“Siri, set my alarm for seven in the morning,” said my friend Keith as we walked home after a night out.
“Why would I set your alarm?” I shrugged. “Set it yourself.”
He looked up from his phone and laughed.
“Siri, set my alarm for seven,” he repeated into his phone. A quick beep answered.
That was in October 2011, days after Apple launched the iPhone 4S, fully equipped with a more powerful camera, iCloud and an artificially intelligent personal assistant named Siri™.
Just like that, Silicon Valley marketers had stolen my name.
“What’s the weather tomorrow?” “How many marbles can fit in the skull of a whale?” “Has Angelina Jolie had any work done?” These are real questions people have asked within two minutes of meeting me in the years since.
I’ve become slow to respond to my name in public spaces for fear I’ll turn and smile at a stranger scowling into their phone. In protest, I’ve never once used the feature and forbid my parents from using it on their iPhones.
“Great minds think alike,” my dad said when Apple announced the new product. He’s not one to pass up a comparison with Steve Jobs.
But I can’t blame them — how were they to predict my name’s impending fame?
When my parents chose to name me after my grandmother Subhalakshmi, they consulted the few other Indian families in Rockford, Ill., who advised a more simple name to “help the Americans.” They landed on the name Siri, which is a pseudonym for Lakshmi, the Hindu goddess of wealth and prosperity.
My name was perfect: Cute, simple, mine.
But Siri™’s ubiquitous influence has transformed what used to belong to me into a brand associated with service, even if it also comes with a corporate-approved dollop of sass and wit. When I am introduced, the only association most people make is to their iPhones. Pop culture offers no release. Tina Fey’s “30 Rock” had a character named Cerie; Tom Cruise and Katie Holmes called their daughter Suri; but with more than 70 million iPhones sold every three months, you don’t have to ask an artificially intelligent assistant for help to know which name most people think of first.
“OMG, Siri like the iPhone,” should be engraved on my tombstone.
A new acquaintance’s ability to resist a dumb joke upon meeting me is a barometer to assess our future relationship. I watch as the idea occurs to them and wait to see if they let it out or not. Most fail this test, and I think to myself, smiling and nodding: I will never be friends with this person.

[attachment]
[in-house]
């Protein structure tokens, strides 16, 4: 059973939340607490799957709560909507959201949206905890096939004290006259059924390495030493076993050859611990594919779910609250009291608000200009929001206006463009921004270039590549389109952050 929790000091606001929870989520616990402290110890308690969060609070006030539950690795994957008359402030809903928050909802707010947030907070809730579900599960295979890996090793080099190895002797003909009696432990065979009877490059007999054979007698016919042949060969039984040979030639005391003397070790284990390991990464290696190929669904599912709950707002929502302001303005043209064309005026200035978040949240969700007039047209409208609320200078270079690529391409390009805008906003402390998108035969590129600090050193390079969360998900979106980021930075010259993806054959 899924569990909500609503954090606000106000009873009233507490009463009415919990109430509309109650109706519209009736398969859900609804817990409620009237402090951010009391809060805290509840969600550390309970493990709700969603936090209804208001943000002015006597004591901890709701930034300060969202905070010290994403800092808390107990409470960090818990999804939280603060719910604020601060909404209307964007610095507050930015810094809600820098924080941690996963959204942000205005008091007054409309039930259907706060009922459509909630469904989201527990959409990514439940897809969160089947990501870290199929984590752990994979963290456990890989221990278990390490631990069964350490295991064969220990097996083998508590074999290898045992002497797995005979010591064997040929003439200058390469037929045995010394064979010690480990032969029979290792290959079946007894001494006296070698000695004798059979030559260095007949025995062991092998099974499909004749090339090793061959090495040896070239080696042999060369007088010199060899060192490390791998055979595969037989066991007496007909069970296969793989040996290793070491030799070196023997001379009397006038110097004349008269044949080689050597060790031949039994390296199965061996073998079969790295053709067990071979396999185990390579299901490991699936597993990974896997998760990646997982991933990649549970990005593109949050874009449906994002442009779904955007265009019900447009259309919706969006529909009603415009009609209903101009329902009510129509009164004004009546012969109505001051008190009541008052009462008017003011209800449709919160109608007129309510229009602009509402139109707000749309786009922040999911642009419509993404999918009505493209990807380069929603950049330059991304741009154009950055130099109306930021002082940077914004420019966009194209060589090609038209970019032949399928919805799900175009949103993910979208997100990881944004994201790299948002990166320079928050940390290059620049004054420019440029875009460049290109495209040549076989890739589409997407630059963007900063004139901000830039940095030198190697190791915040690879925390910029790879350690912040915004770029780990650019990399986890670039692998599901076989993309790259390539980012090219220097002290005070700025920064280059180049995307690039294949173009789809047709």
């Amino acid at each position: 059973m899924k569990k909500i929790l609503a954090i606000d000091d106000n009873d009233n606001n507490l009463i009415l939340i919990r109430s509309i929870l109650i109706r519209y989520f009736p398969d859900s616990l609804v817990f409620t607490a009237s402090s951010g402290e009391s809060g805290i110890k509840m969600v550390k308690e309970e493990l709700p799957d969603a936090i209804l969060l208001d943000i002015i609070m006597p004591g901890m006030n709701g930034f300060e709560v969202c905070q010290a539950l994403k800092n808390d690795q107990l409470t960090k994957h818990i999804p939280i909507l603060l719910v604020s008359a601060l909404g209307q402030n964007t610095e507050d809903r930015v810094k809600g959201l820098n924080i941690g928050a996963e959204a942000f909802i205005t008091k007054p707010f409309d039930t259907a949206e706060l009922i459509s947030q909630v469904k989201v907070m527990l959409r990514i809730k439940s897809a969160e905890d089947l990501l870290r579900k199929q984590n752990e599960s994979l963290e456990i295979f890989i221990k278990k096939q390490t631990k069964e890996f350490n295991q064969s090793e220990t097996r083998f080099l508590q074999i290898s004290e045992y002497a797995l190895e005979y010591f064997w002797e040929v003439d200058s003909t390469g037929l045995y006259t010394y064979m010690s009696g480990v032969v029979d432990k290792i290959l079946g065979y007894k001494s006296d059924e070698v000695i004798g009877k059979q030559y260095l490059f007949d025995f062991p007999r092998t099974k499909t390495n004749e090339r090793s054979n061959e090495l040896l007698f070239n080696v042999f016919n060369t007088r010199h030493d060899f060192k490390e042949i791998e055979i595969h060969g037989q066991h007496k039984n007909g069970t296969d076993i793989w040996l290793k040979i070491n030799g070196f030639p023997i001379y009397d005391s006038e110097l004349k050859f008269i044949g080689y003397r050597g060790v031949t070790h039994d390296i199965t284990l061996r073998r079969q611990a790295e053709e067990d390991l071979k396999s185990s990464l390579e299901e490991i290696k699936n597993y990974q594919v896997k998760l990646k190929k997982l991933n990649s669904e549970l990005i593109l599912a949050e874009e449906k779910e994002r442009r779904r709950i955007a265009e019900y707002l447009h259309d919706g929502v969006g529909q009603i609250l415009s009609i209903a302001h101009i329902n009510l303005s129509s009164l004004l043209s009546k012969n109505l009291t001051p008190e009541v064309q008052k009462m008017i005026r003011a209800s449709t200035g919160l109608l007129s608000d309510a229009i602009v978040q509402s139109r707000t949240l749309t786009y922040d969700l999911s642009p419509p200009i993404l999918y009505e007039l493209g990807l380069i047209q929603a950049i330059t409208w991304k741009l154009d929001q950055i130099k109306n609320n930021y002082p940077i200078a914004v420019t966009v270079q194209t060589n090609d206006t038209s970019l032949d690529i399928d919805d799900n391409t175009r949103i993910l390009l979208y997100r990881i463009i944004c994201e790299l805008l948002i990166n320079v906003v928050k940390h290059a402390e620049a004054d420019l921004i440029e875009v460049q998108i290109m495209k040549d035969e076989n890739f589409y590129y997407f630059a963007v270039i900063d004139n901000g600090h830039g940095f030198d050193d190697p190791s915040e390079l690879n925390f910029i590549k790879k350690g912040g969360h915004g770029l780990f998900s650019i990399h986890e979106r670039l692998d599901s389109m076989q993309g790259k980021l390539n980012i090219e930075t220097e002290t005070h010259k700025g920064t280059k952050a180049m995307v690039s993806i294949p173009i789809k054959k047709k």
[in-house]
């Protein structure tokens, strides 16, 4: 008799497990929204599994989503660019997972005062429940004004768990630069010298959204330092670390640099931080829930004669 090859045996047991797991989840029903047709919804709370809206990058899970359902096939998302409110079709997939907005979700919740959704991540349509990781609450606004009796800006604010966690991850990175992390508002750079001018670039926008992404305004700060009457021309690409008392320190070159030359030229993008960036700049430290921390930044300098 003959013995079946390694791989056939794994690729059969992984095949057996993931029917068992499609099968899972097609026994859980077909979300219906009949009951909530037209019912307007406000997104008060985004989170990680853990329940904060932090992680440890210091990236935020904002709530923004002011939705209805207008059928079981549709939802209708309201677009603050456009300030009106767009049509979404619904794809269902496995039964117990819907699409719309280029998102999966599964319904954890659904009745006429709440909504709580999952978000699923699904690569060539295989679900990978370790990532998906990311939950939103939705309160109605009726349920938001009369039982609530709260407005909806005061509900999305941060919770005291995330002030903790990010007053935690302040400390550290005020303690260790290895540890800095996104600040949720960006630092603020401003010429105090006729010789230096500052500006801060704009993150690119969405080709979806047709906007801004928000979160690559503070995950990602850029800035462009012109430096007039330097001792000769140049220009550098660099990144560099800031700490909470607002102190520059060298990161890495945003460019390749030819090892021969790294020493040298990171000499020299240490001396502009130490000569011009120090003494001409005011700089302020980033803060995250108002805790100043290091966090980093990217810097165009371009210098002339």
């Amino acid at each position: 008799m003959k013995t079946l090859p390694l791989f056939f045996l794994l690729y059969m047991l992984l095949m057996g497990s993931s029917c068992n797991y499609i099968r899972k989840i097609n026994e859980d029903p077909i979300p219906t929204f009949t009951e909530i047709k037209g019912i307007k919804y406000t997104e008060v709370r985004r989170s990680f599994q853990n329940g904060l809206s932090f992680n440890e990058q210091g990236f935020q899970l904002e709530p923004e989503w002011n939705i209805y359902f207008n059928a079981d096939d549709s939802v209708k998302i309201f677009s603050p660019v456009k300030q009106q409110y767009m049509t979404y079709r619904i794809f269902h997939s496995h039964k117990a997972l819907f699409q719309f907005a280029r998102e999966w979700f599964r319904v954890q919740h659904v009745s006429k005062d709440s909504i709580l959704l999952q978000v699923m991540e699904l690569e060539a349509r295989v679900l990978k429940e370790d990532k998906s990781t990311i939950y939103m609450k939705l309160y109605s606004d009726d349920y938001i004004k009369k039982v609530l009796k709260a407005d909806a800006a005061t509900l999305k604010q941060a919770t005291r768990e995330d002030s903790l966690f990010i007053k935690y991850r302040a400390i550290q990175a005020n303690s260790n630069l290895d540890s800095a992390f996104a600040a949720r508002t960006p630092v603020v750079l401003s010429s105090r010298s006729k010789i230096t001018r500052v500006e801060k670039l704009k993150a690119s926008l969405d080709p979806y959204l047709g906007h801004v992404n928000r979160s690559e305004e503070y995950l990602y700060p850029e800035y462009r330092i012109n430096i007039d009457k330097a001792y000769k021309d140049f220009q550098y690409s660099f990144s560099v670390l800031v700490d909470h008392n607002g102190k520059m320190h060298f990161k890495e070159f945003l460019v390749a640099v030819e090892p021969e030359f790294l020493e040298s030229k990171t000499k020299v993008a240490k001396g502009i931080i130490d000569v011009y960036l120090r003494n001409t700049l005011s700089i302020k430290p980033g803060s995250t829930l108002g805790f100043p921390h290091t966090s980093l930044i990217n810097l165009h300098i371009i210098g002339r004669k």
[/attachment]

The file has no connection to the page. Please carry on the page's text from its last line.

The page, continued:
The worst people seize upon my name to air their grievances against Apple.
“They did a terrible job designing her! Why can’t she understand me?” strangers in my Uber carpool will ask me. I sympathize and play along, worried I’ll get a low rating from the driver if I get surly.
The impact has poured into my professional career as well. Editors have introduced me to new colleagues emphasizing how an abundance of knowledge naturally exists inside of me.
When I’m doing an interview, sources interrupt me to say, “Why are you asking me, I thought you had all the answers.”
Of course, it’s flattering to be considered a genius. But I worry colleagues will ask me to locate the cheapest parking garage.
Solace comes from little things: I no longer hear unusual pronunciations like “sye-rye,” a common mistake when I was growing up. Baristas no longer need to ask how to spell my name. Winning.
In South India, my name is in common use, but typically as a prefix for small businesses. Siri Jewels sells specialty pearls; Siri Tours & Travels shuttles people between cities. It’s considered to bring luck to superstitious business owners, and no one in India thinks to associate me, the human, with the brands. It is a novel name among women, though similar names like Shree or Sirisha are fairly common.
Apparently, though, it’s a common name in Norway. So common, in fact, that my Norwegian ex-boyfriend avoided making any Apple jokes the entire time we were together. But I was also the second Siri he’d dated.
Norway is to blame for all my troubles, really: When tech moguls Dag Kittlaus and Adam Cheyer, the founders of the company that developed Siri (which Apple later acquired), were naming their invention, the Norwegian Kittlaus reportedly chose the name in part for its Norse meaning: “beautiful woman who leads you to victory.”
Just last week, though, Kittlaus announced a newer, better version of Siri called Viv. Viv has a superior ability to process conversational queries, such as, “Will it be warmer than 70 degrees near the Golden Gate Bridge after 5 p.m. the day after tomorrow?”
If the new technology succeeds in replacing Siri one day, I can finally have my name back.
Vivians of the world, call me if you need a drink.